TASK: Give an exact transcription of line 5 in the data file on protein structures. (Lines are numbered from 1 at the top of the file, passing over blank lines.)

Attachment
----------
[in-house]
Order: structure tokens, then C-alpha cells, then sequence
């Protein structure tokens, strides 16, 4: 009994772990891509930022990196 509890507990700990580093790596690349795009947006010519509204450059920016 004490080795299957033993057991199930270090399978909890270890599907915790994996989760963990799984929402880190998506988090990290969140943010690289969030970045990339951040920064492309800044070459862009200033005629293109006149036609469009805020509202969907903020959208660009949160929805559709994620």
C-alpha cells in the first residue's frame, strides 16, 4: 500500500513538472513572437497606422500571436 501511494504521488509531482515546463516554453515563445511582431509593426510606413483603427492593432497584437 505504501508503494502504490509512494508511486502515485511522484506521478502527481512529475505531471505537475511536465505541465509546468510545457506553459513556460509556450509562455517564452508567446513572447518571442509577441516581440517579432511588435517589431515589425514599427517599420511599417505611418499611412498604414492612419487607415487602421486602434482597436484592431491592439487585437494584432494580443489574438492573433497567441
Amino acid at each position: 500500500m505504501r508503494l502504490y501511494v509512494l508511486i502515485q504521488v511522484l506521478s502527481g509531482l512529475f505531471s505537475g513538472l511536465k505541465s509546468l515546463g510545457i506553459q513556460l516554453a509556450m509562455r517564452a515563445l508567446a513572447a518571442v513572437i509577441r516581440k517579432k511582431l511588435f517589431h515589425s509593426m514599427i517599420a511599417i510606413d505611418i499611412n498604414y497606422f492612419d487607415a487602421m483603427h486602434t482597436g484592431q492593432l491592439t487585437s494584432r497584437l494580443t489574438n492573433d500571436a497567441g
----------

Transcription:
Amino acid at each position: 500500500m505504501r508503494l502504490y501511494v509512494l508511486i502515485q504521488v511522484l506521478s502527481g509531482l512529475f505531471s505537475g513538472l511536465k505541465s509546468l515546463g510545457i506553459q513556460l516554453a509556450m509562455r517564452a515563445l508567446a513572447a518571442v513572437i509577441r516581440k517579432k511582431l511588435f517589431h515589425s509593426m514599427i517599420a511599417i510606413d505611418i499611412n498604414y497606422f492612419d487607415a487602421m483603427h486602434t482597436g484592431q492593432l491592439t487585437s494584432r497584437l494580443t489574438n492573433d500571436a497567441g